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Strong-form efficiency theory suggests that no investor can earn an above economic return from using any information, public or private.
One could infer from this that the information has already been fully impounded into the price, and that there is a strong-form efficiency.
Finally, in the fifth section strong-form efficiency is evaluated using these same games and applying the concept of a rational expectations equilibrium.
We now turn our attention to strong-form efficiency, which involves more sophisticated bettor behavior: the ability to forecast the expected value of a lotto ticket given the information available to them.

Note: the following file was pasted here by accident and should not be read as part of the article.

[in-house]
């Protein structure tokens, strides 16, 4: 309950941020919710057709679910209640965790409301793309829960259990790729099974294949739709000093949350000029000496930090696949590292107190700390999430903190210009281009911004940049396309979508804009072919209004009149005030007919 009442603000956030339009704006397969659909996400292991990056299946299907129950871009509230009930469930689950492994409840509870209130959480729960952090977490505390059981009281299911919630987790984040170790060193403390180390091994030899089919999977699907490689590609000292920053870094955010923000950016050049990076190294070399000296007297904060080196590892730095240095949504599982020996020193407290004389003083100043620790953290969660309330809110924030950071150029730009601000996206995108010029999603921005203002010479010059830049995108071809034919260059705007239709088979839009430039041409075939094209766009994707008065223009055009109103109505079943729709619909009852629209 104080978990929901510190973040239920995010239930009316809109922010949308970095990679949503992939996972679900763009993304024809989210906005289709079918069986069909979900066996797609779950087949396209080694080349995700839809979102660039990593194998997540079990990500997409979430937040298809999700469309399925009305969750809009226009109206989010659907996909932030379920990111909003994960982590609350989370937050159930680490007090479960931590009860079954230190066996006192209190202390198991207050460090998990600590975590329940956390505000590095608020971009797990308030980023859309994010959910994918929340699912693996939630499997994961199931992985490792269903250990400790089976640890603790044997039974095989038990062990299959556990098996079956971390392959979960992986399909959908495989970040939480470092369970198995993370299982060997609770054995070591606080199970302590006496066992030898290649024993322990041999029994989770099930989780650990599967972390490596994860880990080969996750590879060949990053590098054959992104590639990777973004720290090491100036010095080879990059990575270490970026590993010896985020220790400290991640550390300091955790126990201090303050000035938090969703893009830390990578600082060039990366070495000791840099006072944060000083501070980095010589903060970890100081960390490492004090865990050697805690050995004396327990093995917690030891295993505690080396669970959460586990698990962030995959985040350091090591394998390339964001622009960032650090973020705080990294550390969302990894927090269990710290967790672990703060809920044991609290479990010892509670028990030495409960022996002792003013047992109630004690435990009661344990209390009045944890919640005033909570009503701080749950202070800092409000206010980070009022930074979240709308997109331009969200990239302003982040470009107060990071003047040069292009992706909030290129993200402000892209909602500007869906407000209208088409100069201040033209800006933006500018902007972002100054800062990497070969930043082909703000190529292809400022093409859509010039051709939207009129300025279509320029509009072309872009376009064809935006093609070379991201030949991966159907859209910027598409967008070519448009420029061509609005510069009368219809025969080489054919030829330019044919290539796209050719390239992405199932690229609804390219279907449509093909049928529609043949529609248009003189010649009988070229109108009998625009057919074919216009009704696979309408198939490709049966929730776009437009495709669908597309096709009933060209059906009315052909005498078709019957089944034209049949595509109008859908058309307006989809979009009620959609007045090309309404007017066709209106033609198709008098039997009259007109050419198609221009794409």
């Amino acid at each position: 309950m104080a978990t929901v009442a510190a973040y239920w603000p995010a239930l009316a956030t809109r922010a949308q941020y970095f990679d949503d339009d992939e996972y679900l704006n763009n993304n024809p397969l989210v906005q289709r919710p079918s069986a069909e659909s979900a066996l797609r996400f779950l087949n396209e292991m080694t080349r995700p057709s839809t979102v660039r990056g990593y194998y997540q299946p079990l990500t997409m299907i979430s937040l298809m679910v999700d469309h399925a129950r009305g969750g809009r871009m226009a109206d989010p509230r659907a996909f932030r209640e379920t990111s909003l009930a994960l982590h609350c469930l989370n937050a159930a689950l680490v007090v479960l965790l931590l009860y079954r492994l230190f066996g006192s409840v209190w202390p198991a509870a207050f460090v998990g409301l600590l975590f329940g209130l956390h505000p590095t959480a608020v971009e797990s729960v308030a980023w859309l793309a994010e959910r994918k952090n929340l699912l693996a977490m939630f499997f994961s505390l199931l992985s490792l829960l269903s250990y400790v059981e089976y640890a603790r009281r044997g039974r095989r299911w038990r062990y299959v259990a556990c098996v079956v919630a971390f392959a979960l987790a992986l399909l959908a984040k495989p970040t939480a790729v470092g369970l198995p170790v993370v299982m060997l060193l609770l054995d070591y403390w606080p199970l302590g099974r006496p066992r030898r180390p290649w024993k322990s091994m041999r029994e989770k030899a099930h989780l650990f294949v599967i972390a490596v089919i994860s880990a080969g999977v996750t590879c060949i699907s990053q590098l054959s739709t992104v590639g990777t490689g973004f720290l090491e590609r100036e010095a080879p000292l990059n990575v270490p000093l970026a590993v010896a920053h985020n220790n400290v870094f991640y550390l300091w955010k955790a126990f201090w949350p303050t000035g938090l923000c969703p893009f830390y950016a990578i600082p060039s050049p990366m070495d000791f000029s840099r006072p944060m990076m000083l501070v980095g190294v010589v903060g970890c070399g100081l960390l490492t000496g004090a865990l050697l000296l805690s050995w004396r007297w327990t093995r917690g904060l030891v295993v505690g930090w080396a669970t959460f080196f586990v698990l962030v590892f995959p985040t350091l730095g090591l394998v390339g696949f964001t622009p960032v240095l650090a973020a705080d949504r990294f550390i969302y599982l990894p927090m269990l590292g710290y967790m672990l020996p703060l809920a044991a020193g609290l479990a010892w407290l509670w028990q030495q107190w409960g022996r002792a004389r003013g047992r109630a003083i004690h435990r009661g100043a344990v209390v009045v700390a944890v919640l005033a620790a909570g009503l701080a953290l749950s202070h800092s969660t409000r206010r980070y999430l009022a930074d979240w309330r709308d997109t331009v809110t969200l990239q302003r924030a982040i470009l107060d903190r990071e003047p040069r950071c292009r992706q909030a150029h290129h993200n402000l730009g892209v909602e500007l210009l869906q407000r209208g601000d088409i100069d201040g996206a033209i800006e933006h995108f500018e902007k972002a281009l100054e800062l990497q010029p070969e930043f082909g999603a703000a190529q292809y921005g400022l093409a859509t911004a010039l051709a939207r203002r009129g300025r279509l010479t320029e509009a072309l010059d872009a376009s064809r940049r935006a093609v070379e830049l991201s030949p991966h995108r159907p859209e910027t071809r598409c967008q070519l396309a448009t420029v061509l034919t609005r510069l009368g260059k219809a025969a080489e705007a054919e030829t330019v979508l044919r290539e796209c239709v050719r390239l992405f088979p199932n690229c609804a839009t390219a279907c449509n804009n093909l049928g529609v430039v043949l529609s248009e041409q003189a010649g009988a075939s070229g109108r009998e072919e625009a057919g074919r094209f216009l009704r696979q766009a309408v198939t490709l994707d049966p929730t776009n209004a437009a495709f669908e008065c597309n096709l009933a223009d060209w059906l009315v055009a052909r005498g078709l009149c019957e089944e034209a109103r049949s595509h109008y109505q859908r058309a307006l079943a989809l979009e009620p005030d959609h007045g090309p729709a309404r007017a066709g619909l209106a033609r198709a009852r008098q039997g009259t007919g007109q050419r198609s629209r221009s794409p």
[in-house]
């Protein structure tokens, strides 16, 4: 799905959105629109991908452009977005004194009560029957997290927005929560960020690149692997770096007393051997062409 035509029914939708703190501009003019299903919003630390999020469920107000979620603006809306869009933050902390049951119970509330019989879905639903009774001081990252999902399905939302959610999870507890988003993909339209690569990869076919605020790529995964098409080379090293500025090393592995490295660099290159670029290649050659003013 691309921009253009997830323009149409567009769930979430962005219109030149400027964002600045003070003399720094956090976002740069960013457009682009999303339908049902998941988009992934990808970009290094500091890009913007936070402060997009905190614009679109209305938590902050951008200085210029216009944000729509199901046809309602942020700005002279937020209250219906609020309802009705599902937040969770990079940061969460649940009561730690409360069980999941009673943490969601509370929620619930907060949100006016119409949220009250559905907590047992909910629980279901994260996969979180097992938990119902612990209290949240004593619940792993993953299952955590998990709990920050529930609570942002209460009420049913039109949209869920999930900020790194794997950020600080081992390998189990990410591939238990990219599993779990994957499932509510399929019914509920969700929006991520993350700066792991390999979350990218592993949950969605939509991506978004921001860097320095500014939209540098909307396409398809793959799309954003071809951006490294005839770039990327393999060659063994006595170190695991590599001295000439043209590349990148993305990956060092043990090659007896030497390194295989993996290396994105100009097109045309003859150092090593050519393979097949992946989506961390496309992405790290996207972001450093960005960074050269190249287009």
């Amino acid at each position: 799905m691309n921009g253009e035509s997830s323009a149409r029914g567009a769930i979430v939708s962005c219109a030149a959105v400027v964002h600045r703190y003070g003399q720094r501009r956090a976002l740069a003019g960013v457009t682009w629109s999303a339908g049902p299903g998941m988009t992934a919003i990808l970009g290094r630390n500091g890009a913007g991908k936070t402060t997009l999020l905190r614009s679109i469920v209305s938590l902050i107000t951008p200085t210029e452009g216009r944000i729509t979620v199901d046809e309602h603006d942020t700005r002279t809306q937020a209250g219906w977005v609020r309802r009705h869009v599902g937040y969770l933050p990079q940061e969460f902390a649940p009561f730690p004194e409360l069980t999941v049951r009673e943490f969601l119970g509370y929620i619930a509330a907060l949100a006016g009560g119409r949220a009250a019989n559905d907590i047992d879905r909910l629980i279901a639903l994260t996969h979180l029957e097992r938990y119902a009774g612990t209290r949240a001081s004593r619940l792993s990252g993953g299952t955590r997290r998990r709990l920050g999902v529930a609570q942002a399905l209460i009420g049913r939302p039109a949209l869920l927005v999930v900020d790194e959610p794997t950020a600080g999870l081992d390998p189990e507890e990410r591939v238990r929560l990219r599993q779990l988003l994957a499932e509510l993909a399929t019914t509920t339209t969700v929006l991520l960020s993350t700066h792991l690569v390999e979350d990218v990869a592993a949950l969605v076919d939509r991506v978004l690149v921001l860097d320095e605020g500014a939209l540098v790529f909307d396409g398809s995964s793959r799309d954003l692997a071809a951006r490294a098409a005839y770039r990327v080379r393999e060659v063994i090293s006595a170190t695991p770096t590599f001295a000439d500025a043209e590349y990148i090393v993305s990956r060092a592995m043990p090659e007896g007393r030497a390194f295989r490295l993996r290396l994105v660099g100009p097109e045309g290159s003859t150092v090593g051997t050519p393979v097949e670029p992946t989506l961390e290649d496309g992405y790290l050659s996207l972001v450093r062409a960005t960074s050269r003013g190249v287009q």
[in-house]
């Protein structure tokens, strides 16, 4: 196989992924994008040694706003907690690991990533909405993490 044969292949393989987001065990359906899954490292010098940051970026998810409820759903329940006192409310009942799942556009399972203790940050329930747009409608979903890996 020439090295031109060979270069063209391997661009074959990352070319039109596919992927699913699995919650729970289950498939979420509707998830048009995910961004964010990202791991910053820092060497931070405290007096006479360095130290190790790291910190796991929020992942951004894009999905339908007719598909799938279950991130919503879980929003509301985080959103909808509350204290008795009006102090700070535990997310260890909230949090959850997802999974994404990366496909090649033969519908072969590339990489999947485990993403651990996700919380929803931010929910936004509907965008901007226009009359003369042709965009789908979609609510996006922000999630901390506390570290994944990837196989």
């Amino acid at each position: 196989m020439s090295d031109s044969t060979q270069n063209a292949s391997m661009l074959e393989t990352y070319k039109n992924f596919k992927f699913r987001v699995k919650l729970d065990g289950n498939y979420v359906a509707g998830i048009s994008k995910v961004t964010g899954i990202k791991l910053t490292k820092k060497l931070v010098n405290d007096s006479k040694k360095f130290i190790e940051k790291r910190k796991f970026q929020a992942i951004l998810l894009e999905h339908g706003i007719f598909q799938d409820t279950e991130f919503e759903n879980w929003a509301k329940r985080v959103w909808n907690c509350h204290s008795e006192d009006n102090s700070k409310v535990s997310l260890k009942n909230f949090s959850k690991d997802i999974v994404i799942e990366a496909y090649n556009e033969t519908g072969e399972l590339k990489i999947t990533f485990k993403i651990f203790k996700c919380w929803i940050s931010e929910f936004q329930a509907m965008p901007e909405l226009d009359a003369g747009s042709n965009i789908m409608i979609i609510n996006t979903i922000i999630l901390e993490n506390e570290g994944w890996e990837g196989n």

A simple comparison of expected value with one minus the takeout rate thus does not constitute a meaningful test of strong-form efficiency.
Since a direct test of strong-form efficiency is not possible, we propose the following test of market efficiency instead.